I probably was the last person to ride with Patrick Paternie on a new vehicle evaluation. Patrick passed away on March 10 following a race in his classic Porsche.
Patrick Paternie: Volvo Chili Cook-Off, Scottsdale, March 8, 2010
I spent two days riding in Volvos with Patrick. He had sought me out to be his co-driver and I looked forward to his commentary and stories. I knew he was a good driver and would never take risks that so many of the hot-shots on these press previews sometimes take.
Patrick regaled me with stories of how he and his wife Linda towed a big trailer behind a Suburban in Arizona and there just wasn’t enough oomph in the big SUV to keep up with traffic with the trailer following behind. He talked about how Linda had come to like riding in his Ford pickup because of all the room in the cab. He was especially complimentary about a drive with the Aston Martin Rapide in Alaska. He said the Rapide was much more capable than he would ever have thought. The folks at Aston Martin admit the car has been “placed at a considerable discount”. He travelled widely for his passion. I was jealous.
We talked about heart surgery I had undergone last November. “How did you know you had a problem,” he asked. “Sprained ankle,” I replied. That got me to the doctor’s office and to get a physical my medical insurance provides every year. Surgery followed a few weeks later.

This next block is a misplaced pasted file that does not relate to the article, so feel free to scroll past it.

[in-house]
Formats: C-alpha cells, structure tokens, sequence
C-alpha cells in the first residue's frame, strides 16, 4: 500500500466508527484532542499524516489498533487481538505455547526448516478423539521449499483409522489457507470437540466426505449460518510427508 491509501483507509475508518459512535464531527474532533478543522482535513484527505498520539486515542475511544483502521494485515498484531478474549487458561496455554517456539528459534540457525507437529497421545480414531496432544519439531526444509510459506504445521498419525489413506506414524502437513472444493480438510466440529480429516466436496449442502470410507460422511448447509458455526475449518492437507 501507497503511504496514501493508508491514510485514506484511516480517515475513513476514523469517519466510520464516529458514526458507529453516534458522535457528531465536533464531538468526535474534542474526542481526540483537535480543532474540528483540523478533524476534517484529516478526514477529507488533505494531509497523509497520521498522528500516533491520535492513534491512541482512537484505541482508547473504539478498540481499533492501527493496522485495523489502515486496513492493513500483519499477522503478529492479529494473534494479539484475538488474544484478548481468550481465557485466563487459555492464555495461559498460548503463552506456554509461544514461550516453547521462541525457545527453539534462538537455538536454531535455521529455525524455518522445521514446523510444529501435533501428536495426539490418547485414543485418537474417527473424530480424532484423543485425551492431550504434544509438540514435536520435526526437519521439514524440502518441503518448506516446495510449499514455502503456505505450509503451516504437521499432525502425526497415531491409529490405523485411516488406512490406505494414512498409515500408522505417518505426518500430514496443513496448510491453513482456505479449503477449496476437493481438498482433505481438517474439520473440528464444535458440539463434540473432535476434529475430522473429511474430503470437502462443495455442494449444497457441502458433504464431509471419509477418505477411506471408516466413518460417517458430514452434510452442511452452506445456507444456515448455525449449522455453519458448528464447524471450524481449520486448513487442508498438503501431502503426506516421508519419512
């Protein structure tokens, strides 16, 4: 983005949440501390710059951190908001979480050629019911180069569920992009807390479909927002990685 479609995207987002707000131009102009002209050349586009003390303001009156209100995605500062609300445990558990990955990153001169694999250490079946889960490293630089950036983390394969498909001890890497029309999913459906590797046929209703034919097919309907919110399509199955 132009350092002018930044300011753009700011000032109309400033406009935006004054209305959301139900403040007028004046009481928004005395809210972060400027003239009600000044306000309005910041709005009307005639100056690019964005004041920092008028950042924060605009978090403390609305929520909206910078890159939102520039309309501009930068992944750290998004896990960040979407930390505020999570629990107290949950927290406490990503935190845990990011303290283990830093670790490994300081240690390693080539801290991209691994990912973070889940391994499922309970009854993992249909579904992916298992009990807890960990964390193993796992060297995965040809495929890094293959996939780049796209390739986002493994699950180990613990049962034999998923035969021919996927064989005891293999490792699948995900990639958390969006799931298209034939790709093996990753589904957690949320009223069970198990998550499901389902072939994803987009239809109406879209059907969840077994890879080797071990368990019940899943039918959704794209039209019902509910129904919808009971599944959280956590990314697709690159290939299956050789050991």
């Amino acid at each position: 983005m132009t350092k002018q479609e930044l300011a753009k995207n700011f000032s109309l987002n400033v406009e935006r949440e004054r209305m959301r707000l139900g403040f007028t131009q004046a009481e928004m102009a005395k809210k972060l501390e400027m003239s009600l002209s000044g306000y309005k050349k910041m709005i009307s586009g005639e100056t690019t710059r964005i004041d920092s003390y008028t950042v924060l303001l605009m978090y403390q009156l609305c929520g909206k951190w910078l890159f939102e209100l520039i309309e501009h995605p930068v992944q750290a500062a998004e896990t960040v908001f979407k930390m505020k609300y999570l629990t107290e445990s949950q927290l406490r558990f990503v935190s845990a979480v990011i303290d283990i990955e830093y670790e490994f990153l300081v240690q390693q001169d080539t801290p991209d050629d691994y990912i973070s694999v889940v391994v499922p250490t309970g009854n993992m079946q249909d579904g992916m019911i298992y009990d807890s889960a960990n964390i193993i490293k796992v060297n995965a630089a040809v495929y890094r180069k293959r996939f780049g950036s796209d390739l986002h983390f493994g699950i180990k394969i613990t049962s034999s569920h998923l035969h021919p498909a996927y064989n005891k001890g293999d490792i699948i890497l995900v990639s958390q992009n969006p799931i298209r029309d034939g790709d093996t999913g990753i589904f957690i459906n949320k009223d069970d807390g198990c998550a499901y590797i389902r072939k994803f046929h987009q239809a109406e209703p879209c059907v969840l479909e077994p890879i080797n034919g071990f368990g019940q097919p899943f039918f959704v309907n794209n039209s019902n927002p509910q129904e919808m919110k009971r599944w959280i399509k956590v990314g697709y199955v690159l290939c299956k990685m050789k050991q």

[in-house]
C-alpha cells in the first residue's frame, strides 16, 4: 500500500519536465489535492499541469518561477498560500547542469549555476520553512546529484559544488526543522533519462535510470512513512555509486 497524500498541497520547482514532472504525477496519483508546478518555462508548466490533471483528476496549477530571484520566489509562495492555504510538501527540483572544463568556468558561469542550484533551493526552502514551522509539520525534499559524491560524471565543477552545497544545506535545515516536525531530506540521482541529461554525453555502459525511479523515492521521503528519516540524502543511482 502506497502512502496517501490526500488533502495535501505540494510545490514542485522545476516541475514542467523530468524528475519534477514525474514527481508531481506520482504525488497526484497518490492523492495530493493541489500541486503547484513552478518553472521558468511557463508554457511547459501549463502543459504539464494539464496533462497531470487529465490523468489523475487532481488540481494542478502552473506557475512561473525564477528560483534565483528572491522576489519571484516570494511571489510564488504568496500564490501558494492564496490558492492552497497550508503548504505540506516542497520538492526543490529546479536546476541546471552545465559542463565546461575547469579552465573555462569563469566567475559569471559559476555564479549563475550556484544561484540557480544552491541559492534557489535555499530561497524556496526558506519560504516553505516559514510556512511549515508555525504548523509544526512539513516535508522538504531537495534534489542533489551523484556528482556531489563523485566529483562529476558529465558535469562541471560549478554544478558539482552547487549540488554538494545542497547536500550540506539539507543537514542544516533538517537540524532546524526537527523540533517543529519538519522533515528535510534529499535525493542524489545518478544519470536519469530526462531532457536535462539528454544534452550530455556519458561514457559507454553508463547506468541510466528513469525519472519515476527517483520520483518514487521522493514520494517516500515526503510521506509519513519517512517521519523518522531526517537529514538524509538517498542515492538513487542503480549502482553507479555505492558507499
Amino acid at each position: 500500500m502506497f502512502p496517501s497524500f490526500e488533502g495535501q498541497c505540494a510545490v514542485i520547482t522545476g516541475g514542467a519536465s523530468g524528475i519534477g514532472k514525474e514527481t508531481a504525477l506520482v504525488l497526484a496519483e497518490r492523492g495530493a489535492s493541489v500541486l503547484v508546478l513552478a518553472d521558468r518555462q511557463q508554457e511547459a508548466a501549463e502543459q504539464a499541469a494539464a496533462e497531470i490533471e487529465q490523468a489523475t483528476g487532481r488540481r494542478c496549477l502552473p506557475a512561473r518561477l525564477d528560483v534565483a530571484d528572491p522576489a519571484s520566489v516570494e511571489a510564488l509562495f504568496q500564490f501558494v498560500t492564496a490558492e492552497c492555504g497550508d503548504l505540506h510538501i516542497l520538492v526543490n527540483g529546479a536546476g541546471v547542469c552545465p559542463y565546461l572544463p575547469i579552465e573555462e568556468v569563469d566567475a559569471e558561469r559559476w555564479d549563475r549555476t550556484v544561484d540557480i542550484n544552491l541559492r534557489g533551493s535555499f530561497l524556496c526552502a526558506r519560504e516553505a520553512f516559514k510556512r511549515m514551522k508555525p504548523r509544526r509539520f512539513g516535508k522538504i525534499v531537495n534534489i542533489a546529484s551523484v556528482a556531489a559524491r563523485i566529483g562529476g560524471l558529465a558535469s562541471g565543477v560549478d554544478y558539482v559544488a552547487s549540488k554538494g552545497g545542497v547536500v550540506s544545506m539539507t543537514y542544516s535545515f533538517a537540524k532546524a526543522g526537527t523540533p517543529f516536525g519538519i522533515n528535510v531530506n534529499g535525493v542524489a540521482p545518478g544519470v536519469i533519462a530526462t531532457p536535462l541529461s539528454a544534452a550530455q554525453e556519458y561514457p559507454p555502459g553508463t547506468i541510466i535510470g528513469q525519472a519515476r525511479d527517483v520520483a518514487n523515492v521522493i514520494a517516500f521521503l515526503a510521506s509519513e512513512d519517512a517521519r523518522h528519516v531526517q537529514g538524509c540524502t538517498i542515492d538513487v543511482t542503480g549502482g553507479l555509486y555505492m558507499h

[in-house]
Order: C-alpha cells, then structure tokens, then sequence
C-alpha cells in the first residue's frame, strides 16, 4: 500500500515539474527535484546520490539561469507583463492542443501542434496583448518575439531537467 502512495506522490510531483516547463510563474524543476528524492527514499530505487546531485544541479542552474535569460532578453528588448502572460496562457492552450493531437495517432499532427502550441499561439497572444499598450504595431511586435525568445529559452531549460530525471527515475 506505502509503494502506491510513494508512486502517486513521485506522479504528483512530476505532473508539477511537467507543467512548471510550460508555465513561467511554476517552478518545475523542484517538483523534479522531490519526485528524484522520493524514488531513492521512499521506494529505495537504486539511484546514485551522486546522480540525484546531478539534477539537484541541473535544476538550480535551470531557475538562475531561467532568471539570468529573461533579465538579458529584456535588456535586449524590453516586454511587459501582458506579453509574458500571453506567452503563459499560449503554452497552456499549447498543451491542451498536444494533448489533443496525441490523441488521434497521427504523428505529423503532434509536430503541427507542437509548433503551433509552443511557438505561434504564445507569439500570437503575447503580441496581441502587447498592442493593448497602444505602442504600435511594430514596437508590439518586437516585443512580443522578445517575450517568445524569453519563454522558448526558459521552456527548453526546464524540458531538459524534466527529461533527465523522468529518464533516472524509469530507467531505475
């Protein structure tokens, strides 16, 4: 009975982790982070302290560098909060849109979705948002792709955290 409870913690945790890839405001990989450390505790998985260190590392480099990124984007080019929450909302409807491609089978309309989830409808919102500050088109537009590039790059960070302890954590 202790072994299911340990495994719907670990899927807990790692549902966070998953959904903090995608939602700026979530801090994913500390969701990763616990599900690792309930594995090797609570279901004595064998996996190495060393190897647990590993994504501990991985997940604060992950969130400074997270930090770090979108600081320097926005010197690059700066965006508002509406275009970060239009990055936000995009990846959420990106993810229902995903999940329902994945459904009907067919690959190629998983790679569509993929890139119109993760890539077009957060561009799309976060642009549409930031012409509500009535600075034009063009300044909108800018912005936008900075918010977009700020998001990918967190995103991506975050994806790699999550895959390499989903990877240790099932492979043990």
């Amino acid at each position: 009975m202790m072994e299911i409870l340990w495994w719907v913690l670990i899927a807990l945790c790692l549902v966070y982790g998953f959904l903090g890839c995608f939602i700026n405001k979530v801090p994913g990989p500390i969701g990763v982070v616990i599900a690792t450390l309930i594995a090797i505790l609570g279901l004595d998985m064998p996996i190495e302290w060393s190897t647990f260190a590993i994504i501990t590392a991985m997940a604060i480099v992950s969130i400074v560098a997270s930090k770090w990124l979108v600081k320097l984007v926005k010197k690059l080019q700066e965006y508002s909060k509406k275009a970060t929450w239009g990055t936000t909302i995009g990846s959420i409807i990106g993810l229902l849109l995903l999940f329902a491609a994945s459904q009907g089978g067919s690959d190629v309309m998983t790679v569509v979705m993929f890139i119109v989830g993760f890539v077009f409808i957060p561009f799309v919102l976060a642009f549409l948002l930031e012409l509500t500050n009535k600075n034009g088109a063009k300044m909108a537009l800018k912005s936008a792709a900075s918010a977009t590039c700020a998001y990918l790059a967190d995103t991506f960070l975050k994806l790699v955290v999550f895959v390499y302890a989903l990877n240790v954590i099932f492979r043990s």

Patrick never alluded to having a heart problem. He looked fit and healthy. He raced. He finished. He was 65. We miss him.
Sporting Luxury: Four-Door, Four Seat Coupe Blends Sport and Luxury, Emphasis on Sport
As Porsche prepares the Panamera and Aston Martin the Rapide and as Mercedes-Benz saw some success early with the CLS four-door coupe, BMW is developing their own take on this recent sporty, luxurious four-door coupe formula. In an indication of automaker’s growing interest in China, as well as the penchant of China’s wealthiest population for ultra-luxury vehicles and BMW, BMW’s first worldwide concept car introduction in China was of the CS concept at the April 2007 Shanghai auto show. (CS for Coupe Sedan.)
The BMW Concept CS evolves BMW’s sporty flame surfacing to a much more mature and sophisticated look. The car looks taut and serious from the sides. VehicleVoice and AutoPacific see a fundamental problem with the approach being taken by the European carmakers. They are abandoning function for form. Clearly, the CLS, Panamera, Rapide and CS are beautiful cars, but as Mercedes has found with the CLS, they are difficult for a driver to live with. The rear seat in these cars is practically useless. And the rear doors in the 4-door bodystyle are only good for tossing a briefcase in. Our prediction: the buff books will love these cars, they will sell well at first to the Rodeo Drive crowd, but in the long run, they will act like sporty cars – popular for 12 to 18 months before fading out.